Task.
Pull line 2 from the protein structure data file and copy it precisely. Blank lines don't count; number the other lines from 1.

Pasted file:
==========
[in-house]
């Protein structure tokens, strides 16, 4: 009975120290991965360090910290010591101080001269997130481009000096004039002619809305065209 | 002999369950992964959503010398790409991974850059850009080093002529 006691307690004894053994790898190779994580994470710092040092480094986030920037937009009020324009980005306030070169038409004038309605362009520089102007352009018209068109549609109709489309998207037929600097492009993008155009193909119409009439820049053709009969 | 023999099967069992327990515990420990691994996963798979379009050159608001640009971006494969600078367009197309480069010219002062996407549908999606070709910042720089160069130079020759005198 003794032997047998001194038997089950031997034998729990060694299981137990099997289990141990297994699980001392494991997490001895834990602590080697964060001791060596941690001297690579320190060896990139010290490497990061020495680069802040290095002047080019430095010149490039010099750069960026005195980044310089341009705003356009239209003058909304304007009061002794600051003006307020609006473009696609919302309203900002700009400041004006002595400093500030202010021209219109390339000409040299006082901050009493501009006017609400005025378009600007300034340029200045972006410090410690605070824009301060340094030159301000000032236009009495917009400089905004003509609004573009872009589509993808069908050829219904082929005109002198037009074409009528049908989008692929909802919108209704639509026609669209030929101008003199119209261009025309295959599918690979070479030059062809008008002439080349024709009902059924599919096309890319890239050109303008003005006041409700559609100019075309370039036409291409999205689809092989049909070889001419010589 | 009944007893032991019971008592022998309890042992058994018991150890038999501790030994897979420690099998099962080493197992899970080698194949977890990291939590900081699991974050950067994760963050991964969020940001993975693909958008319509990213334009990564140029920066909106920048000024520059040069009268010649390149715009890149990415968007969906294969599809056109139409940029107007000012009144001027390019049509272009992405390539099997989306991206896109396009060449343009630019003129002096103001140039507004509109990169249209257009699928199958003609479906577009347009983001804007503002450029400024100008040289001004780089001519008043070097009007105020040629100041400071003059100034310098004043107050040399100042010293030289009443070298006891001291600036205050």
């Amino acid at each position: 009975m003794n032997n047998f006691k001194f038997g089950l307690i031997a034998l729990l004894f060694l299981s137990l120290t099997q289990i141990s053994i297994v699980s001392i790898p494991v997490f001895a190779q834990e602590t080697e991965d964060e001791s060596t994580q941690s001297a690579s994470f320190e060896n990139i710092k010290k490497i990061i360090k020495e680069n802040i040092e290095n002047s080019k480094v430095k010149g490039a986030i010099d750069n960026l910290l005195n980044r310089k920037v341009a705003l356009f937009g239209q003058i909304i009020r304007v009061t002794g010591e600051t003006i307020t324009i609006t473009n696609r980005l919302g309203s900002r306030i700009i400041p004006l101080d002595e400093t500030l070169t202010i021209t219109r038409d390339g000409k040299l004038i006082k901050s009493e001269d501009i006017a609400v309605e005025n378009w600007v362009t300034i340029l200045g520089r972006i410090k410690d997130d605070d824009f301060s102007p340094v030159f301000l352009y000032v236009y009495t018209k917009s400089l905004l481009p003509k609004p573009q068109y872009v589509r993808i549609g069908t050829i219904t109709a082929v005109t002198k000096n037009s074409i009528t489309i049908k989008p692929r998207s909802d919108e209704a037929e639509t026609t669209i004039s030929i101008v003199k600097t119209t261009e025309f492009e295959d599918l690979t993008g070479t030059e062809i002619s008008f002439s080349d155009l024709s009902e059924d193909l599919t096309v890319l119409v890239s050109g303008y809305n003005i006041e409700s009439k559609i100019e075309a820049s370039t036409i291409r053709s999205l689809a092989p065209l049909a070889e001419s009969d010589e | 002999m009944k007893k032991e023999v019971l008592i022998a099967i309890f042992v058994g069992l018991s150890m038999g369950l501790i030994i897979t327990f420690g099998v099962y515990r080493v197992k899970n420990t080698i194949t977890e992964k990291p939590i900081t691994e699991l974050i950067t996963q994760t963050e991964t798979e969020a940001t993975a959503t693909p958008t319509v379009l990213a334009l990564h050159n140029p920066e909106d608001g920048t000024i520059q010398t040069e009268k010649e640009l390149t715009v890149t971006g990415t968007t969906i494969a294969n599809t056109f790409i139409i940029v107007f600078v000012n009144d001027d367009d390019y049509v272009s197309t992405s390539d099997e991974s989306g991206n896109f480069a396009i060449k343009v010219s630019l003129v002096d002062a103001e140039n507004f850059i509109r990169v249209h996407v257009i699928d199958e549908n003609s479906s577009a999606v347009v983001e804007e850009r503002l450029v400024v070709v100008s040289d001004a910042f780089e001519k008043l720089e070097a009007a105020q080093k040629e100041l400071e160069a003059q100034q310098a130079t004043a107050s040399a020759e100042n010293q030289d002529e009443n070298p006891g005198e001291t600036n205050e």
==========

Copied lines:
């Protein structure tokens, strides 16, 4: 009975120290991965360090910290010591101080001269997130481009000096004039002619809305065209 | 002999369950992964959503010398790409991974850059850009080093002529 006691307690004894053994790898190779994580994470710092040092480094986030920037937009009020324009980005306030070169038409004038309605362009520089102007352009018209068109549609109709489309998207037929600097492009993008155009193909119409009439820049053709009969 | 023999099967069992327990515990420990691994996963798979379009050159608001640009971006494969600078367009197309480069010219002062996407549908999606070709910042720089160069130079020759005198 003794032997047998001194038997089950031997034998729990060694299981137990099997289990141990297994699980001392494991997490001895834990602590080697964060001791060596941690001297690579320190060896990139010290490497990061020495680069802040290095002047080019430095010149490039010099750069960026005195980044310089341009705003356009239209003058909304304007009061002794600051003006307020609006473009696609919302309203900002700009400041004006002595400093500030202010021209219109390339000409040299006082901050009493501009006017609400005025378009600007300034340029200045972006410090410690605070824009301060340094030159301000000032236009009495917009400089905004003509609004573009872009589509993808069908050829219904082929005109002198037009074409009528049908989008692929909802919108209704639509026609669209030929101008003199119209261009025309295959599918690979070479030059062809008008002439080349024709009902059924599919096309890319890239050109303008003005006041409700559609100019075309370039036409291409999205689809092989049909070889001419010589 | 009944007893032991019971008592022998309890042992058994018991150890038999501790030994897979420690099998099962080493197992899970080698194949977890990291939590900081699991974050950067994760963050991964969020940001993975693909958008319509990213334009990564140029920066909106920048000024520059040069009268010649390149715009890149990415968007969906294969599809056109139409940029107007000012009144001027390019049509272009992405390539099997989306991206896109396009060449343009630019003129002096103001140039507004509109990169249209257009699928199958003609479906577009347009983001804007503002450029400024100008040289001004780089001519008043070097009007105020040629100041400071003059100034310098004043107050040399100042010293030289009443070298006891001291600036205050």